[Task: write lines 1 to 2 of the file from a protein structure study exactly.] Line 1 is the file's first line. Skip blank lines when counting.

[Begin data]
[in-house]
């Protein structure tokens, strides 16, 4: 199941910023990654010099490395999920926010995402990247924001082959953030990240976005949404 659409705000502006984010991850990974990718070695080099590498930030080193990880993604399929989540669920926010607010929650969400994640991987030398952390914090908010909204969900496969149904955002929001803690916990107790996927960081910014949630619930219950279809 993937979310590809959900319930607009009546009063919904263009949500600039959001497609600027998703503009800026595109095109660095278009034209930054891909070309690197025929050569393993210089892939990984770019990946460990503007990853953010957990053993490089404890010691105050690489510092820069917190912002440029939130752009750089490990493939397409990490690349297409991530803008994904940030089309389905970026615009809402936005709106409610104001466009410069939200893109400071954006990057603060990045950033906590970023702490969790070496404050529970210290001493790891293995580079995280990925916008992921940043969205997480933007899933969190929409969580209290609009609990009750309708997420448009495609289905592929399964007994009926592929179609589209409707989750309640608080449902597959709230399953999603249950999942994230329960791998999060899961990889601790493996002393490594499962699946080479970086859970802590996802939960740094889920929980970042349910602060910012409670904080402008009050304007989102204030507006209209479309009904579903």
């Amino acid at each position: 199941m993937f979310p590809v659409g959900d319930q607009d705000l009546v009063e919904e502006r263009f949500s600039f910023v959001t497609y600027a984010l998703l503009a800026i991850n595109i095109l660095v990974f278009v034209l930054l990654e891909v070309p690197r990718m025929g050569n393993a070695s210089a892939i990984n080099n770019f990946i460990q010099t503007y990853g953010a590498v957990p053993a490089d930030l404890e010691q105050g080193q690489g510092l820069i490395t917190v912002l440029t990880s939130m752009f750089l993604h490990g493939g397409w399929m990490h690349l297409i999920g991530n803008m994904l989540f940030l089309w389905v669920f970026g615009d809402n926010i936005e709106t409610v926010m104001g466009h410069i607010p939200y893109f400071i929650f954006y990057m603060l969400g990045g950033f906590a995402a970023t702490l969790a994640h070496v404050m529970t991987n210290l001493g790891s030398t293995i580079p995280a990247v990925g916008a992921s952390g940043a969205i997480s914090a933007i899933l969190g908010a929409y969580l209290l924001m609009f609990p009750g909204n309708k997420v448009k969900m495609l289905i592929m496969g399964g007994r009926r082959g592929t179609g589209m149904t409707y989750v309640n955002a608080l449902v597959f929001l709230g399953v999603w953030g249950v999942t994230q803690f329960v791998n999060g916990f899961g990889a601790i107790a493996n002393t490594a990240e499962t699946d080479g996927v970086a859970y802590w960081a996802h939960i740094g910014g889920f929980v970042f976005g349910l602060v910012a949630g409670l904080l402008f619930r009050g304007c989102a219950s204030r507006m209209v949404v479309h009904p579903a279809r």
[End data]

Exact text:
[in-house]
């Protein structure tokens, strides 16, 4: 199941910023990654010099490395999920926010995402990247924001082959953030990240976005949404 659409705000502006984010991850990974990718070695080099590498930030080193990880993604399929989540669920926010607010929650969400994640991987030398952390914090908010909204969900496969149904955002929001803690916990107790996927960081910014949630619930219950279809 993937979310590809959900319930607009009546009063919904263009949500600039959001497609600027998703503009800026595109095109660095278009034209930054891909070309690197025929050569393993210089892939990984770019990946460990503007990853953010957990053993490089404890010691105050690489510092820069917190912002440029939130752009750089490990493939397409990490690349297409991530803008994904940030089309389905970026615009809402936005709106409610104001466009410069939200893109400071954006990057603060990045950033906590970023702490969790070496404050529970210290001493790891293995580079995280990925916008992921940043969205997480933007899933969190929409969580209290609009609990009750309708997420448009495609289905592929399964007994009926592929179609589209409707989750309640608080449902597959709230399953999603249950999942994230329960791998999060899961990889601790493996002393490594499962699946080479970086859970802590996802939960740094889920929980970042349910602060910012409670904080402008009050304007989102204030507006209209479309009904579903």